Girls Day at STScI on April 27, 2023: At one of the observation stations in the school lab, the young women were able to experience in their own experiment how astrophysicists gain knowledge with the help of spectroscopy.
A spectrograph was first used to record a spectrum of sunlight. This results in a continuous spectrum with numerous “gaps” or dark lines, the so-called Fraunhofer lines. Here, certain narrow color ranges of the sunlight are “missing”, which are “withdrawn” from the sunlight reaching us mainly by absorption by gases in the sun’s photosphere, but also partly by absorption by gases in the earth’s atmosphere. Then the spectrum of luminous sodium atoms was recorded. The students scattered common salt crystals (sodium chloride) into the rather dark blue flame of a gas-powered blowtorch. This caused the gas flame of the lamp to glow with an intense yellow-orange light. The spectrum of this light shows only a single line (color).
If we now superimpose the solar spectrum and the sodium spectrum, we see that the yellow “sodium line” covers exactly one of the striking dark lines in the spectrum of the sun. The animated image illustrates this fact even more vividly.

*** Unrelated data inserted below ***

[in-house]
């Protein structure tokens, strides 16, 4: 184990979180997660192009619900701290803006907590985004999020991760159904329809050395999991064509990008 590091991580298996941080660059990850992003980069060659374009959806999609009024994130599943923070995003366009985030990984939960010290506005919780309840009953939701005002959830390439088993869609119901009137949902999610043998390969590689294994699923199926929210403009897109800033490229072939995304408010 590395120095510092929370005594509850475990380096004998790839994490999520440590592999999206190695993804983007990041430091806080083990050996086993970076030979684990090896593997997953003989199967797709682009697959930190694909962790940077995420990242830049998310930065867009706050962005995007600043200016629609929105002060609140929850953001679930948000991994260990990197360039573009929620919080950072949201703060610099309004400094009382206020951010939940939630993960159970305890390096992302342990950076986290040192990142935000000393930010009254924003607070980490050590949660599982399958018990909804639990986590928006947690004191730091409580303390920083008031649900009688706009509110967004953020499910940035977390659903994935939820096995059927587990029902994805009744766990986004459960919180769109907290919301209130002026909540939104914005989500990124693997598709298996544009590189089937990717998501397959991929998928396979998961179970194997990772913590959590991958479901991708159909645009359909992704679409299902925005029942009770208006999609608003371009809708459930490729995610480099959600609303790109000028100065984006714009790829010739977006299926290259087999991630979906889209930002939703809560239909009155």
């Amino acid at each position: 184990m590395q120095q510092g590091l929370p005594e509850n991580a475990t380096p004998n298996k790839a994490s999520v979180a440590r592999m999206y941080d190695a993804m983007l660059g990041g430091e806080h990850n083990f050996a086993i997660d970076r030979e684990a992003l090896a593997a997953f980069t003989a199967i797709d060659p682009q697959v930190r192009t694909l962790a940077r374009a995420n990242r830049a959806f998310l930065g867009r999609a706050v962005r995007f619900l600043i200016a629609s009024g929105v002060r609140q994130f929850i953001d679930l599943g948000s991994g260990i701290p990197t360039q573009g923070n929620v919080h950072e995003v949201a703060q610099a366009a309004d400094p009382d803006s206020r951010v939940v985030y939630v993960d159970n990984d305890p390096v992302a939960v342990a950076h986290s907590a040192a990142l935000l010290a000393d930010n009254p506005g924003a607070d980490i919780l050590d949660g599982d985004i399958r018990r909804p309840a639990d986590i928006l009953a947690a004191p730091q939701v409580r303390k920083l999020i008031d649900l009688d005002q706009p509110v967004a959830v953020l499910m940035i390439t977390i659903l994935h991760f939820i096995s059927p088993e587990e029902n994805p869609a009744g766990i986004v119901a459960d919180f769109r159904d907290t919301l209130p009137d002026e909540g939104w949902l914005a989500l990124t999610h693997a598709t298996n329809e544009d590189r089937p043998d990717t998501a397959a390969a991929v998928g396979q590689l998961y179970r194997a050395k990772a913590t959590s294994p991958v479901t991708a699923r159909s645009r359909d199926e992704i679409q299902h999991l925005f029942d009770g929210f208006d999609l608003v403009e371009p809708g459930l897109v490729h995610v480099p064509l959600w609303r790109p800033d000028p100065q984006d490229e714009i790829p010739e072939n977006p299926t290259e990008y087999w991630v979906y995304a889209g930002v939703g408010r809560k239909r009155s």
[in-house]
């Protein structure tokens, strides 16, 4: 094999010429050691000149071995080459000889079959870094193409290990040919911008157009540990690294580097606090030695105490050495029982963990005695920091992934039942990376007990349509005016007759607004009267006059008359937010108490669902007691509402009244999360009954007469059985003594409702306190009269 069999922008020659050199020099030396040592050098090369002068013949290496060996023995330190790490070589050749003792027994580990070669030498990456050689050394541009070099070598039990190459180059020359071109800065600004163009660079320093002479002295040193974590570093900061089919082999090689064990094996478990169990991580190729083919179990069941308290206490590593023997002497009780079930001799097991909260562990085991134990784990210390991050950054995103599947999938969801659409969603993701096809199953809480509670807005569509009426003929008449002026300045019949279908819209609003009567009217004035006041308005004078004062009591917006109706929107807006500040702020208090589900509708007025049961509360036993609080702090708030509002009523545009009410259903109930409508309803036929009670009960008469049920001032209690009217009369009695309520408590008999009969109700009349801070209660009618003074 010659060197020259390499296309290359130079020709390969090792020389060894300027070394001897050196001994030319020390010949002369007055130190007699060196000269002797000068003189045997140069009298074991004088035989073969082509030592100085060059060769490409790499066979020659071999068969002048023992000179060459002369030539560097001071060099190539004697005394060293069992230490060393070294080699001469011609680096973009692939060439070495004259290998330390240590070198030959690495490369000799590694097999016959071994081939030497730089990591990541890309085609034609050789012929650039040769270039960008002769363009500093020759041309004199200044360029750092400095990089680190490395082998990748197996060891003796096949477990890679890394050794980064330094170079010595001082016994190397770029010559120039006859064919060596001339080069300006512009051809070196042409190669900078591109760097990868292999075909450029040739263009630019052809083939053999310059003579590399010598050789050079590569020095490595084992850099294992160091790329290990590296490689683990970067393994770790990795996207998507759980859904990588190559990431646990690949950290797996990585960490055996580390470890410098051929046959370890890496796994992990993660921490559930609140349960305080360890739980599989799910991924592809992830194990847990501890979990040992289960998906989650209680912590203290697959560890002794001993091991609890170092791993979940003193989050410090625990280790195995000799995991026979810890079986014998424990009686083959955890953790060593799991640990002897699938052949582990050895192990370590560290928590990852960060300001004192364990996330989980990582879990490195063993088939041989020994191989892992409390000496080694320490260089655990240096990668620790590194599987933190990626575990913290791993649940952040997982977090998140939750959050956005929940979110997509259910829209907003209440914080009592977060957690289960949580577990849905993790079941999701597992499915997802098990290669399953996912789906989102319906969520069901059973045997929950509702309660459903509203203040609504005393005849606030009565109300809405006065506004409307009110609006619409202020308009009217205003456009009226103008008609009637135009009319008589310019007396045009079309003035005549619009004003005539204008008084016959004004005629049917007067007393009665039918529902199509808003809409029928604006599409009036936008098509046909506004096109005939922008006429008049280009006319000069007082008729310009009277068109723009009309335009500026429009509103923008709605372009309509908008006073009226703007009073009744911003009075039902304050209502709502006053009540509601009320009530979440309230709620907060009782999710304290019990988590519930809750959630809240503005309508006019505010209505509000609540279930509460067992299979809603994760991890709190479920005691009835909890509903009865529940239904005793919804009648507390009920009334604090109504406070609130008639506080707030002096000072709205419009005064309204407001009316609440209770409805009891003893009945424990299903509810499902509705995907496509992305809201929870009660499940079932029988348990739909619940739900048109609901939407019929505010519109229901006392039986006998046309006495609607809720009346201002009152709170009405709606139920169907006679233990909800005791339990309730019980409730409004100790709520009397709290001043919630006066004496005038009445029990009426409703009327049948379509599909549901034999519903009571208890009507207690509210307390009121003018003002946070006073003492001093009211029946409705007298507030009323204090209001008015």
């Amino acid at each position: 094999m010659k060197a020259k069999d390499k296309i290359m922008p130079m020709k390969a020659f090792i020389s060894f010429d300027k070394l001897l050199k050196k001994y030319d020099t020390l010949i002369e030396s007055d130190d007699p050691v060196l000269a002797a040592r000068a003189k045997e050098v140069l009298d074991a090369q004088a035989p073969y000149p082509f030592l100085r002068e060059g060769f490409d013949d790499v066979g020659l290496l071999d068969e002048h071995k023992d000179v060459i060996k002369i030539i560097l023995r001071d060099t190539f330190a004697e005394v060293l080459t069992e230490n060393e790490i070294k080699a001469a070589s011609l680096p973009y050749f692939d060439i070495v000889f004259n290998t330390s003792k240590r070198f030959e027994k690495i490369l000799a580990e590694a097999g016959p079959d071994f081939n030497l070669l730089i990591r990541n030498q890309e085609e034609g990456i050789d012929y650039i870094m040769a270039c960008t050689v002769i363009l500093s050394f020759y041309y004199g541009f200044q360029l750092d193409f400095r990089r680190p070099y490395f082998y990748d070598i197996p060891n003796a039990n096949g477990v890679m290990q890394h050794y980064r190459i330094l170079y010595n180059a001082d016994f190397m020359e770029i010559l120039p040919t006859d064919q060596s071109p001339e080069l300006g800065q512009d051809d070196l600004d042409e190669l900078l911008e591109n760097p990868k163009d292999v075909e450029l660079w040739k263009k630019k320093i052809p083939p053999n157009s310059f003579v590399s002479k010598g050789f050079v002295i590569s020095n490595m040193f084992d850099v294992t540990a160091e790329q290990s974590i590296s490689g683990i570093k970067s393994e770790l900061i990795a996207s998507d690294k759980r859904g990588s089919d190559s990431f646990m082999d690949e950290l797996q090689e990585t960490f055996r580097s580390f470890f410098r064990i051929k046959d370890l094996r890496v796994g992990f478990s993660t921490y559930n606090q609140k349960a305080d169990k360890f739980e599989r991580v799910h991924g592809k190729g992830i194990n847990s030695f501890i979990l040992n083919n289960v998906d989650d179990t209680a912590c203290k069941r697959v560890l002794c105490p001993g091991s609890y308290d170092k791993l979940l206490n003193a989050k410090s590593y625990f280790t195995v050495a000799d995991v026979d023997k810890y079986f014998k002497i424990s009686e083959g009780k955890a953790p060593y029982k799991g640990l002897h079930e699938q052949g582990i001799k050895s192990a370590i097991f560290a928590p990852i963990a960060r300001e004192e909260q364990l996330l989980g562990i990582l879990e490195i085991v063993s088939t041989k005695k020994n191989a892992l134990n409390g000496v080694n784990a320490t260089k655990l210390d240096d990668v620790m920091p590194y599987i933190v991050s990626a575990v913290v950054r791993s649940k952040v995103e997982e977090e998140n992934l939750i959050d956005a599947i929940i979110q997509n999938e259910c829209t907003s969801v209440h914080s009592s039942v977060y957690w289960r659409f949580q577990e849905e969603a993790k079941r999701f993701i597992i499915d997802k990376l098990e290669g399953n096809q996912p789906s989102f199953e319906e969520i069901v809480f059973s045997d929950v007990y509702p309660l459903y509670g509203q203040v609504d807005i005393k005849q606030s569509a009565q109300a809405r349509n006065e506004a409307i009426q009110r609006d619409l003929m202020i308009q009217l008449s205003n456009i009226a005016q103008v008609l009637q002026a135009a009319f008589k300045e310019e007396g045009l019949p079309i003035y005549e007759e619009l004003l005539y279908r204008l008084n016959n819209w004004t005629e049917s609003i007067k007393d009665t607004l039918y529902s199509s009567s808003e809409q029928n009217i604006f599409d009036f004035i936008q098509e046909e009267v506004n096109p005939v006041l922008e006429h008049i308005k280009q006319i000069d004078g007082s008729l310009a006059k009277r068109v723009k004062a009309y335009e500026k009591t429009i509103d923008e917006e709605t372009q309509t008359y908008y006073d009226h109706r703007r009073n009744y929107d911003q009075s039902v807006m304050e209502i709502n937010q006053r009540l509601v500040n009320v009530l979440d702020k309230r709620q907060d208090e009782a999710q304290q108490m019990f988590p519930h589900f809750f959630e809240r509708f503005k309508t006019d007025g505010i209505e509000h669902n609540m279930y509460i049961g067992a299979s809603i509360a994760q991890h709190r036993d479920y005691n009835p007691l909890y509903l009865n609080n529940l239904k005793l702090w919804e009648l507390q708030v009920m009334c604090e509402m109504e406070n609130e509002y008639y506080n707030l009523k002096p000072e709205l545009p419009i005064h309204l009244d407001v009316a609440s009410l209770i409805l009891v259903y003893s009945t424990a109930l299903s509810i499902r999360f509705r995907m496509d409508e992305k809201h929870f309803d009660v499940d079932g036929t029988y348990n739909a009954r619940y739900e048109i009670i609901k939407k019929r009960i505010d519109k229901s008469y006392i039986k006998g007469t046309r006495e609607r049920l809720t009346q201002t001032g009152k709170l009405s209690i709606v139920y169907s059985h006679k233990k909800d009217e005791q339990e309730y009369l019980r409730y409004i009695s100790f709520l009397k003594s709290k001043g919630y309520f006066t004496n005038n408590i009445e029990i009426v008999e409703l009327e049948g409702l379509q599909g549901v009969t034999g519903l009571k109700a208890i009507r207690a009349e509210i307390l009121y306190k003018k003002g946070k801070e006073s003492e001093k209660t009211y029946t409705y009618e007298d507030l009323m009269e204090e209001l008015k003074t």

The explanation of astrophysics: Somewhere on the path of sunlight from the surface of the sun to the surface of the earth there are numerous sodium atoms which absorb the yellow-orange light. We know that the Earth’s atmosphere contains virtually no sodium, and that the space between the Sun and Earth is largely empty. Consequently, the sodium atoms that “swallow” the yellow-orange sunlight must be in the direct vicinity of the sun (photosphere).
Such and similar spectroscopic methods have been and are being used to determine the composition of numerous objects in the universe.
Text: Peter Stinner